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Arthur Rubin
Arthur Rubin, Tax Preparer
Category: Tax
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Experience:  22 years of tax preparation experience, including individual, trust, and estate returns.
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My son has income less than the standard deduction and exemption,

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My son has income less than the standard deduction and exemption, and therefore he has no federal tax liability. He also has a capital loss carryforward. Last year my accountant deducted $3000 capital losses from his non-taxable income, which depleted his loss carryforward by $2100. Why do you have to take a capital loss when you have no federal tax liability in the first place? Can't you just carry it over intact to the following year or to years when there will be tax liability or capital gains?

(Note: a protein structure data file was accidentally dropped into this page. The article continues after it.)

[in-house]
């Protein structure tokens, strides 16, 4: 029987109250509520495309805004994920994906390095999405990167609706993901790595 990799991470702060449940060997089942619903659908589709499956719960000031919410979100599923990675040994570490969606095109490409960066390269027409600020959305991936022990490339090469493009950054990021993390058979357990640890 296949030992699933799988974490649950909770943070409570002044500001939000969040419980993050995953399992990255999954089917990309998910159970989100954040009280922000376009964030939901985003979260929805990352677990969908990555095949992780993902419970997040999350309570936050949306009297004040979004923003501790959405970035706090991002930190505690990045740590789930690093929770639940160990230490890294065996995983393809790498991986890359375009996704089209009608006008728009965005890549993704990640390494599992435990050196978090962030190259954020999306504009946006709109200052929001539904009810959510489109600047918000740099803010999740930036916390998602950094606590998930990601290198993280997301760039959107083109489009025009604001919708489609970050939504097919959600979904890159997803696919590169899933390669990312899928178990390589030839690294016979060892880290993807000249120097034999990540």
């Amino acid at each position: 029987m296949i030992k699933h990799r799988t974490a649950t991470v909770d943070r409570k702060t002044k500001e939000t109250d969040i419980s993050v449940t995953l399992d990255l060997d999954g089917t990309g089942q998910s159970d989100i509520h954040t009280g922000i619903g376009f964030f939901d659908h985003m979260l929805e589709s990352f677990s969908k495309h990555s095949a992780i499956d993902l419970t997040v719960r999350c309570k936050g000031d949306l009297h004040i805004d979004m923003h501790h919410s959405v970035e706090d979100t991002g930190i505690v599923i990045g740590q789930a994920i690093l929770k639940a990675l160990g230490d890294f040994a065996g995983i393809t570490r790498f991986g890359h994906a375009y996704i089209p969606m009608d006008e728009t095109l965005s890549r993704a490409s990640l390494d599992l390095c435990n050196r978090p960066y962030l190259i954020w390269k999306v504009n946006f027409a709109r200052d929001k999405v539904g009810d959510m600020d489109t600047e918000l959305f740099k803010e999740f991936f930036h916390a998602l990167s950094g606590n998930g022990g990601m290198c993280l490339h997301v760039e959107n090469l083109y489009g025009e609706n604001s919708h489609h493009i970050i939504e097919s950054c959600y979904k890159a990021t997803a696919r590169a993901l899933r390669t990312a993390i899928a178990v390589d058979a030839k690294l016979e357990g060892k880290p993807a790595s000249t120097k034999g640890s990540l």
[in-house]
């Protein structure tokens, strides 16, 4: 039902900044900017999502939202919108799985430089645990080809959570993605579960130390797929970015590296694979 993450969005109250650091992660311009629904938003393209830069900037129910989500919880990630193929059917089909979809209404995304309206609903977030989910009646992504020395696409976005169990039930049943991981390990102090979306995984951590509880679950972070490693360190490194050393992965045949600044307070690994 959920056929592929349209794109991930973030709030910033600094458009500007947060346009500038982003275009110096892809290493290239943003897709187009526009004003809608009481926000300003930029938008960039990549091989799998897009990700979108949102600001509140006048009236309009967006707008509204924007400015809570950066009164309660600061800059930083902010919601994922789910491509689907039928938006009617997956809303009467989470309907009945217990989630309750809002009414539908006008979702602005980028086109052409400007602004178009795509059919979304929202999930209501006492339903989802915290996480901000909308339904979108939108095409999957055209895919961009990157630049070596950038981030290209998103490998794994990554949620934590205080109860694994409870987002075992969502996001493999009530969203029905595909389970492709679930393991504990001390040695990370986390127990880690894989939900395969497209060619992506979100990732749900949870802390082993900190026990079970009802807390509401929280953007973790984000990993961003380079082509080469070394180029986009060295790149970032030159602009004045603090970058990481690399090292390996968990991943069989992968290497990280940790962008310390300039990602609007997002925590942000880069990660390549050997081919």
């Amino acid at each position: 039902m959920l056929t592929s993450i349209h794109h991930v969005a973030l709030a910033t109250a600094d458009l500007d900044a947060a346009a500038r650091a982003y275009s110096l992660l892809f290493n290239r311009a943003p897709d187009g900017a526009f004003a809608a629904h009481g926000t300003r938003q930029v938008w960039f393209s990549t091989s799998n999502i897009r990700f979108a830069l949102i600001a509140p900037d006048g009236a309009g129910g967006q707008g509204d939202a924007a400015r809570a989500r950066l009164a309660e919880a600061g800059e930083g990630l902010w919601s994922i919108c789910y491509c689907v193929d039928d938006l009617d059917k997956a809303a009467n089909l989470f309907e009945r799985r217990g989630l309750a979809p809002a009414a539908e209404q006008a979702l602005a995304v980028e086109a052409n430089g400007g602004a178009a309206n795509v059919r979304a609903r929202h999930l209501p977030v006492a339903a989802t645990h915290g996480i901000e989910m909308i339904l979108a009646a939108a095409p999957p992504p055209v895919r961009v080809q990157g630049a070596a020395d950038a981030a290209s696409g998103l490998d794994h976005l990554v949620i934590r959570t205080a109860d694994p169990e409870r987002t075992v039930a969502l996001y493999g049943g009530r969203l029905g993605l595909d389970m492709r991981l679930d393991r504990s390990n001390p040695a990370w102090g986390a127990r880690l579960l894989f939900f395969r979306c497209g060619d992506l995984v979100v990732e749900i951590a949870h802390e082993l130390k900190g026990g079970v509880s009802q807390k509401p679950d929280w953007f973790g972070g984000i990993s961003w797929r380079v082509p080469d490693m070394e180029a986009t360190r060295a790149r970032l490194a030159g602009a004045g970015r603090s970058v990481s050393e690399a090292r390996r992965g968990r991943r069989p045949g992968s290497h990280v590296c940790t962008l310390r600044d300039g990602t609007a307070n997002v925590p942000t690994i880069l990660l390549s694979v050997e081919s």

Submitted: 6 years ago.
Category: Tax
Expert:  Arthur Rubin replied 6 years ago.
The capital loss carryforward instructions take into account the standard deduction, but not the personal exemption. If he had earned less than the standard deduction, the carryforward should not have been reduced for the year.

If you're talking about carryforward through 2008 to 2009, see the 2009 capital loss carryover worksheet on page D-7 of the instructions.

As for why, it's the way Congress wrote the law.
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